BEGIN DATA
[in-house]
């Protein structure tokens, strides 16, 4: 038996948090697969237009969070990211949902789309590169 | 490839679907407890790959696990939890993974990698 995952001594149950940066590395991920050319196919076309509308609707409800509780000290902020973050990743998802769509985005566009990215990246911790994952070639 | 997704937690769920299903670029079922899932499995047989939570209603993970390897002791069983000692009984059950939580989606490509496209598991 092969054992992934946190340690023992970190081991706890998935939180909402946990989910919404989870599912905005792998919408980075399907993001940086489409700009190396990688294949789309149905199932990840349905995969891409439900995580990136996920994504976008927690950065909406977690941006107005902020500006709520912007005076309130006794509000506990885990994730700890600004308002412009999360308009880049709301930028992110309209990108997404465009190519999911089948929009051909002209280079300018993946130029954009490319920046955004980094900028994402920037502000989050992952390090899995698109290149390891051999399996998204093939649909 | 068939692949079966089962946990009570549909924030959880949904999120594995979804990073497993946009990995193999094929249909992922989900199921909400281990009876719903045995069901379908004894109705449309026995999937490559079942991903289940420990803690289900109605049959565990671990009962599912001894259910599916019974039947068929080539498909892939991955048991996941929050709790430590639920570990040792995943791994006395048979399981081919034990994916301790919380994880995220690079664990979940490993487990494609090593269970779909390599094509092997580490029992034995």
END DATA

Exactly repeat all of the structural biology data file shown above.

[in-house]
């Protein structure tokens, strides 16, 4: 038996948090697969237009969070990211949902789309590169 | 490839679907407890790959696990939890993974990698 995952001594149950940066590395991920050319196919076309509308609707409800509780000290902020973050990743998802769509985005566009990215990246911790994952070639 | 997704937690769920299903670029079922899932499995047989939570209603993970390897002791069983000692009984059950939580989606490509496209598991 092969054992992934946190340690023992970190081991706890998935939180909402946990989910919404989870599912905005792998919408980075399907993001940086489409700009190396990688294949789309149905199932990840349905995969891409439900995580990136996920994504976008927690950065909406977690941006107005902020500006709520912007005076309130006794509000506990885990994730700890600004308002412009999360308009880049709301930028992110309209990108997404465009190519999911089948929009051909002209280079300018993946130029954009490319920046955004980094900028994402920037502000989050992952390090899995698109290149390891051999399996998204093939649909 | 068939692949079966089962946990009570549909924030959880949904999120594995979804990073497993946009990995193999094929249909992922989900199921909400281990009876719903045995069901379908004894109705449309026995999937490559079942991903289940420990803690289900109605049959565990671990009962599912001894259910599916019974039947068929080539498909892939991955048991996941929050709790430590639920570990040792995943791994006395048979399981081919034990994916301790919380994880995220690079664990979940490993487990494609090593269970779909390599094509092997580490029992034995």